Subject: ETX-125AT and deep space imaging exposure limit. Sent: Tuesday, August 25, 2009 03:49:23 From: Iotour Iotour (firstname.lastname@example.org) I found etx-125at at a reasonable price and i am thinking to go for it.However i read in a review that for deep space object imaging with ccd the limit is 10-15 seconds.What do you think about it? I am very interested to have long exposures with dsi II pro , shall i go for it? thanks in advance. John Greece.Mike here: Well, yes and no. Yes, you will find that precision tracking is not available on the ETX models. It was not designed for long duration astrophotography. HOWEVER, you can accumulate exposures to get the affect of long exposures without the drawbacks of trying to precisely track the object (which could require a guidescope, off-axis guider, other means). Using a DSI and the AutoStar Suite software (or any imager and software) you take individual short exposures and "stack" them to create a "long" exposure. That's what is done with many amateur and professional systems (including the Hubble Space Telescope). You can see many examples of astrophotography on the ETX Site.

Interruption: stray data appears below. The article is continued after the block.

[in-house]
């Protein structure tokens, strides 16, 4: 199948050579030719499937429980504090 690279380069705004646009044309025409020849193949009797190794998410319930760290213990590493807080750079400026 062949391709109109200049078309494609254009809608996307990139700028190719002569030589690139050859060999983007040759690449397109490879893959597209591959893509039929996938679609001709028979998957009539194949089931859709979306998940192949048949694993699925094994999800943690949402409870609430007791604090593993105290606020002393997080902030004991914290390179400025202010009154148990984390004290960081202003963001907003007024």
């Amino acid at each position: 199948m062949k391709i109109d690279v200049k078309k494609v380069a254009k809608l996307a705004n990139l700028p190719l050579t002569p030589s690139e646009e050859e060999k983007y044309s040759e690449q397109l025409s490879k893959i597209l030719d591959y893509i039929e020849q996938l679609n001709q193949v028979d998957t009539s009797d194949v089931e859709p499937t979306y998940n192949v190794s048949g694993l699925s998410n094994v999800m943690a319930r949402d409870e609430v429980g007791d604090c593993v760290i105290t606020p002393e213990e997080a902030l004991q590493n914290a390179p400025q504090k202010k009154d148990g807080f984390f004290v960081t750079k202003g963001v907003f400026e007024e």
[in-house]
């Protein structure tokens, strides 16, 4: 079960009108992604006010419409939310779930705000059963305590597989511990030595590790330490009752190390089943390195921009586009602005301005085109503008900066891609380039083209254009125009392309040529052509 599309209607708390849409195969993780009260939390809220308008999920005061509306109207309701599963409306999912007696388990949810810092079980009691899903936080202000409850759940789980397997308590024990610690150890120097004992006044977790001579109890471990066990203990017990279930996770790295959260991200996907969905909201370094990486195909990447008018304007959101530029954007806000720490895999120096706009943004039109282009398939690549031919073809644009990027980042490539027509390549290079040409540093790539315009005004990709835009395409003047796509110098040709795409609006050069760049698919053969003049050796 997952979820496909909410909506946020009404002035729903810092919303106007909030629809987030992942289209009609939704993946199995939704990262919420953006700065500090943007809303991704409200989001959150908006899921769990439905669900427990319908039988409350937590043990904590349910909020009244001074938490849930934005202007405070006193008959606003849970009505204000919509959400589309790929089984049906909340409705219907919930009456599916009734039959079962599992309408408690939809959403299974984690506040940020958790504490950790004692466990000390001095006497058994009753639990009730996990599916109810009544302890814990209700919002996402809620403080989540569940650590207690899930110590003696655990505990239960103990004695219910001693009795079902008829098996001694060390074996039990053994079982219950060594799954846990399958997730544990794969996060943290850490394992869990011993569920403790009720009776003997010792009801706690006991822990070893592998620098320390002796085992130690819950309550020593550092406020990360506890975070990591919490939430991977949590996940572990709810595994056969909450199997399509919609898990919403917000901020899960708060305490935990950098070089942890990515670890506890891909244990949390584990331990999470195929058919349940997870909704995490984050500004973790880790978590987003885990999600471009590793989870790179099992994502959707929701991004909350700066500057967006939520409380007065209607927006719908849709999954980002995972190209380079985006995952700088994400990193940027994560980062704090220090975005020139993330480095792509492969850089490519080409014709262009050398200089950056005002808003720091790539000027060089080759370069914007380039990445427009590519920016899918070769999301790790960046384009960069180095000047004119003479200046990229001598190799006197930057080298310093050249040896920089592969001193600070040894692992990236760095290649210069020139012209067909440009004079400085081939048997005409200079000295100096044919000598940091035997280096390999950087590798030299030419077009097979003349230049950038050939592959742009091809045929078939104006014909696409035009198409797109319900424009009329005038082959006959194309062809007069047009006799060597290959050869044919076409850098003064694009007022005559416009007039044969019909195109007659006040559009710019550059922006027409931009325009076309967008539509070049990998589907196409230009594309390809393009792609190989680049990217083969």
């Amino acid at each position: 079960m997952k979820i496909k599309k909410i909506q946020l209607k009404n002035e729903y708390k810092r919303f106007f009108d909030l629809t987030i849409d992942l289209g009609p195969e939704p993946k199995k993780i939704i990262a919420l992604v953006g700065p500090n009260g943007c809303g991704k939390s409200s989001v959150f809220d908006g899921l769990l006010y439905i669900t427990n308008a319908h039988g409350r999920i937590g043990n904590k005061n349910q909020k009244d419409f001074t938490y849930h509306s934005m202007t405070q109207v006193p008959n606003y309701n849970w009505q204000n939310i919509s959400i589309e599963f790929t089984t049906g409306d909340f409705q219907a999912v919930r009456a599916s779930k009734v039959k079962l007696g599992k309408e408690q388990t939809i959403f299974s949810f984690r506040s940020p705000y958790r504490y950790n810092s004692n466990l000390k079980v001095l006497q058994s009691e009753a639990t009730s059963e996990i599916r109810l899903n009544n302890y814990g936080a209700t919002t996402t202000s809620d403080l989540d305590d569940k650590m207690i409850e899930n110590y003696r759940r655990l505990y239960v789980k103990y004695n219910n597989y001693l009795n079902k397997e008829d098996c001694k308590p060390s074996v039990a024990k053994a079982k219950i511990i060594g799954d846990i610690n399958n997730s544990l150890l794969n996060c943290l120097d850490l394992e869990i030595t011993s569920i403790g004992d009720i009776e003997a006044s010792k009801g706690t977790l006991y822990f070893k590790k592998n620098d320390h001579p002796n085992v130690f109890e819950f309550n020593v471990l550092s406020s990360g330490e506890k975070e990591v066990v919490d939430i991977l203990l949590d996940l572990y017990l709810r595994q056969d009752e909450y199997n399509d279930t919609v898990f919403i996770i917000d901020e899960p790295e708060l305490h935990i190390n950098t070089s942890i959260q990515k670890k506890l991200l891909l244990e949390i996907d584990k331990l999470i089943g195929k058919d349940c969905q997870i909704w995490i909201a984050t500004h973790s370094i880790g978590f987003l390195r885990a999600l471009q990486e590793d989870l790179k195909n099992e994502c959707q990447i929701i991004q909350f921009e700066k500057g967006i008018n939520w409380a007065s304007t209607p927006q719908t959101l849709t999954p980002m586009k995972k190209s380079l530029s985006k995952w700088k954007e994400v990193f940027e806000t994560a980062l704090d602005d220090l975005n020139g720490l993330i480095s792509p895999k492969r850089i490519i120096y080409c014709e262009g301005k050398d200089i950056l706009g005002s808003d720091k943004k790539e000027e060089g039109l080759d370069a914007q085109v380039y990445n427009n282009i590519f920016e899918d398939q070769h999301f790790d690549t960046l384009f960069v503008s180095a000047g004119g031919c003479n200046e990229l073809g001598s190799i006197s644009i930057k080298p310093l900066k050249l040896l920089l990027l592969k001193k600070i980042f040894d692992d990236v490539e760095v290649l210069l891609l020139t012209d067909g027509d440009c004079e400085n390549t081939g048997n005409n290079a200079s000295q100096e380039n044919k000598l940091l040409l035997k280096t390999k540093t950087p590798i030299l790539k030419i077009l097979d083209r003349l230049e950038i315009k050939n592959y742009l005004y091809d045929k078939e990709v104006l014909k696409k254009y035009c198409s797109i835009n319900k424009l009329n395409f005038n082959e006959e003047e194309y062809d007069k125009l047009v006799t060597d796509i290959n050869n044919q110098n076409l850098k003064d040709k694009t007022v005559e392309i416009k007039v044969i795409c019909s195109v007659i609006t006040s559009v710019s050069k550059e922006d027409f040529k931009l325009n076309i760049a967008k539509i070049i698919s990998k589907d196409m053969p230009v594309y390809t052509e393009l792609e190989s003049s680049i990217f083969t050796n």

Subject: ETX-125 OTA and Canon Powershot A590. Sent: Monday, August 17, 2009 06:56:45 From: p. p. I have an ETX-125 OTA and had heard that the ETX could do astrophotography despite the long focal length (1900mm). After some research, I decided to get a Canon Powershot A590 IS (last year's model). I tried using the Powershot by holding it over the eyepierce of my ETX 125 (it was my 26mm Super Plossl). Unfortunately, the brightest object that will show up is Jupiter. I pointed my scope so I could take a picture of the Pleiades and nothing came out. I don't know if it's the camera, the scope, or the fact I need to do more than 1/60 second exposures for anything to show up on my pictures (as well as get an adapter for the lense so I don't have to manually hold my camera to the eyepiece)/ I was in very dark skies (a 2 on the Bortle scale). Before I consider taking this camera back for a refund, can you give me an idea of what I'm doing wrong? Thank you. -Phoebiee PhoenixMike here: As you can see from all the examples on my ETX Site, the ETX (all models) can be used for some types of astrophotography. For faint objects (like DSOs) you will need much longer exposures, and even multiple exposures that you "stack" together using software. Handholding the camera lens (focused at infinity) over an eyepiece (which has been focused to your eye), which is known as "afocal photography" only works with bright objects (Moon, brighter planets), when the exposure can be short. For longer exposures you will need to attach the camera to the telescope. There are adapters to hold the camera over the eyepiece. See the Accessory Reviews: Astrophotography page. For more on astrophotography, see the Helpful Information: Astrophotography page.